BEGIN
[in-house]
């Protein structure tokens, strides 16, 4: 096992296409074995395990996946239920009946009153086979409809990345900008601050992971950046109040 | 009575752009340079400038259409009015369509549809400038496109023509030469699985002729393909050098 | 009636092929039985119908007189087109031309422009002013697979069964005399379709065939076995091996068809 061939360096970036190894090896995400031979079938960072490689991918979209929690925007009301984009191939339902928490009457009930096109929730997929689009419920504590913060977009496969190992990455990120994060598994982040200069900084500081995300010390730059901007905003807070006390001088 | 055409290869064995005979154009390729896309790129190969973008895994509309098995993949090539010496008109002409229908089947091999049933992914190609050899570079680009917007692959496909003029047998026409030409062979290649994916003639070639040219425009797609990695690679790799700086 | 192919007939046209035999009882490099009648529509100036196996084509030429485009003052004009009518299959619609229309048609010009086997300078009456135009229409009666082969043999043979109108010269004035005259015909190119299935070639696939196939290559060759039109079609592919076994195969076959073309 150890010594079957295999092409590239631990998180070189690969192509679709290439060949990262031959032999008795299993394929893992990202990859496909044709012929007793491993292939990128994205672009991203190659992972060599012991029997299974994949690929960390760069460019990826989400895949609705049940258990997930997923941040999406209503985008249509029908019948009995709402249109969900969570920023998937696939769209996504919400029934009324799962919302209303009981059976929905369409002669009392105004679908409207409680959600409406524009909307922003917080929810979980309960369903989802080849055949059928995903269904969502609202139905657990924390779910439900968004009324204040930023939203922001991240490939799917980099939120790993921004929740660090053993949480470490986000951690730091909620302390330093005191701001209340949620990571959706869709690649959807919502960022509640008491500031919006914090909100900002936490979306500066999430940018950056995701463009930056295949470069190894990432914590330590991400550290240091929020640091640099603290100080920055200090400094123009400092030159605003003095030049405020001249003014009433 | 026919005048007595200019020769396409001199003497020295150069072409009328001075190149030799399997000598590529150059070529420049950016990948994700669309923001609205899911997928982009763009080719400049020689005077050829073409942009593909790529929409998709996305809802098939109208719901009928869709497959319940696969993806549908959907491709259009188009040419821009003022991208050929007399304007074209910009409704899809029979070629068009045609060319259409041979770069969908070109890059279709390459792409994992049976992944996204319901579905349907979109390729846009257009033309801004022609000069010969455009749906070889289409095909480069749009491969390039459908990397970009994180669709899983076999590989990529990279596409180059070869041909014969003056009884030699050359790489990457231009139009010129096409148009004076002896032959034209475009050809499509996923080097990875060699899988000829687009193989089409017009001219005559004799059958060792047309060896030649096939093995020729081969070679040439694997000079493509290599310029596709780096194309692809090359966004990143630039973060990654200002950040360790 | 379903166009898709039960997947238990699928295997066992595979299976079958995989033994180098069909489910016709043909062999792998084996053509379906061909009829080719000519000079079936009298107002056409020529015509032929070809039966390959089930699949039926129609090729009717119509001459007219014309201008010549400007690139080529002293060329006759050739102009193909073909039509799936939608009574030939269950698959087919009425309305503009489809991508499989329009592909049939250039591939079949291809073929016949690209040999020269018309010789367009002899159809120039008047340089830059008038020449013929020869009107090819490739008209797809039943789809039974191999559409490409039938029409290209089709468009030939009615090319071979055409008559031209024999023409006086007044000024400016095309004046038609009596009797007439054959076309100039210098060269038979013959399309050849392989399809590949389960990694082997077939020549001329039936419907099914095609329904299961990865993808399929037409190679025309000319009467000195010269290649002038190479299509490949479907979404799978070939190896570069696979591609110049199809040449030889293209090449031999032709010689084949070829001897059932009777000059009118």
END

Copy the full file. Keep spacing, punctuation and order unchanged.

[in-house]
């Protein structure tokens, strides 16, 4: 096992296409074995395990996946239920009946009153086979409809990345900008601050992971950046109040 | 009575752009340079400038259409009015369509549809400038496109023509030469699985002729393909050098 | 009636092929039985119908007189087109031309422009002013697979069964005399379709065939076995091996068809 061939360096970036190894090896995400031979079938960072490689991918979209929690925007009301984009191939339902928490009457009930096109929730997929689009419920504590913060977009496969190992990455990120994060598994982040200069900084500081995300010390730059901007905003807070006390001088 | 055409290869064995005979154009390729896309790129190969973008895994509309098995993949090539010496008109002409229908089947091999049933992914190609050899570079680009917007692959496909003029047998026409030409062979290649994916003639070639040219425009797609990695690679790799700086 | 192919007939046209035999009882490099009648529509100036196996084509030429485009003052004009009518299959619609229309048609010009086997300078009456135009229409009666082969043999043979109108010269004035005259015909190119299935070639696939196939290559060759039109079609592919076994195969076959073309 150890010594079957295999092409590239631990998180070189690969192509679709290439060949990262031959032999008795299993394929893992990202990859496909044709012929007793491993292939990128994205672009991203190659992972060599012991029997299974994949690929960390760069460019990826989400895949609705049940258990997930997923941040999406209503985008249509029908019948009995709402249109969900969570920023998937696939769209996504919400029934009324799962919302209303009981059976929905369409002669009392105004679908409207409680959600409406524009909307922003917080929810979980309960369903989802080849055949059928995903269904969502609202139905657990924390779910439900968004009324204040930023939203922001991240490939799917980099939120790993921004929740660090053993949480470490986000951690730091909620302390330093005191701001209340949620990571959706869709690649959807919502960022509640008491500031919006914090909100900002936490979306500066999430940018950056995701463009930056295949470069190894990432914590330590991400550290240091929020640091640099603290100080920055200090400094123009400092030159605003003095030049405020001249003014009433 | 026919005048007595200019020769396409001199003497020295150069072409009328001075190149030799399997000598590529150059070529420049950016990948994700669309923001609205899911997928982009763009080719400049020689005077050829073409942009593909790529929409998709996305809802098939109208719901009928869709497959319940696969993806549908959907491709259009188009040419821009003022991208050929007399304007074209910009409704899809029979070629068009045609060319259409041979770069969908070109890059279709390459792409994992049976992944996204319901579905349907979109390729846009257009033309801004022609000069010969455009749906070889289409095909480069749009491969390039459908990397970009994180669709899983076999590989990529990279596409180059070869041909014969003056009884030699050359790489990457231009139009010129096409148009004076002896032959034209475009050809499509996923080097990875060699899988000829687009193989089409017009001219005559004799059958060792047309060896030649096939093995020729081969070679040439694997000079493509290599310029596709780096194309692809090359966004990143630039973060990654200002950040360790 | 379903166009898709039960997947238990699928295997066992595979299976079958995989033994180098069909489910016709043909062999792998084996053509379906061909009829080719000519000079079936009298107002056409020529015509032929070809039966390959089930699949039926129609090729009717119509001459007219014309201008010549400007690139080529002293060329006759050739102009193909073909039509799936939608009574030939269950698959087919009425309305503009489809991508499989329009592909049939250039591939079949291809073929016949690209040999020269018309010789367009002899159809120039008047340089830059008038020449013929020869009107090819490739008209797809039943789809039974191999559409490409039938029409290209089709468009030939009615090319071979055409008559031209024999023409006086007044000024400016095309004046038609009596009797007439054959076309100039210098060269038979013959399309050849392989399809590949389960990694082997077939020549001329039936419907099914095609329904299961990865993808399929037409190679025309000319009467000195010269290649002038190479299509490949479907979404799978070939190896570069696979591609110049199809040449030889293209090449031999032709010689084949070829001897059932009777000059009118």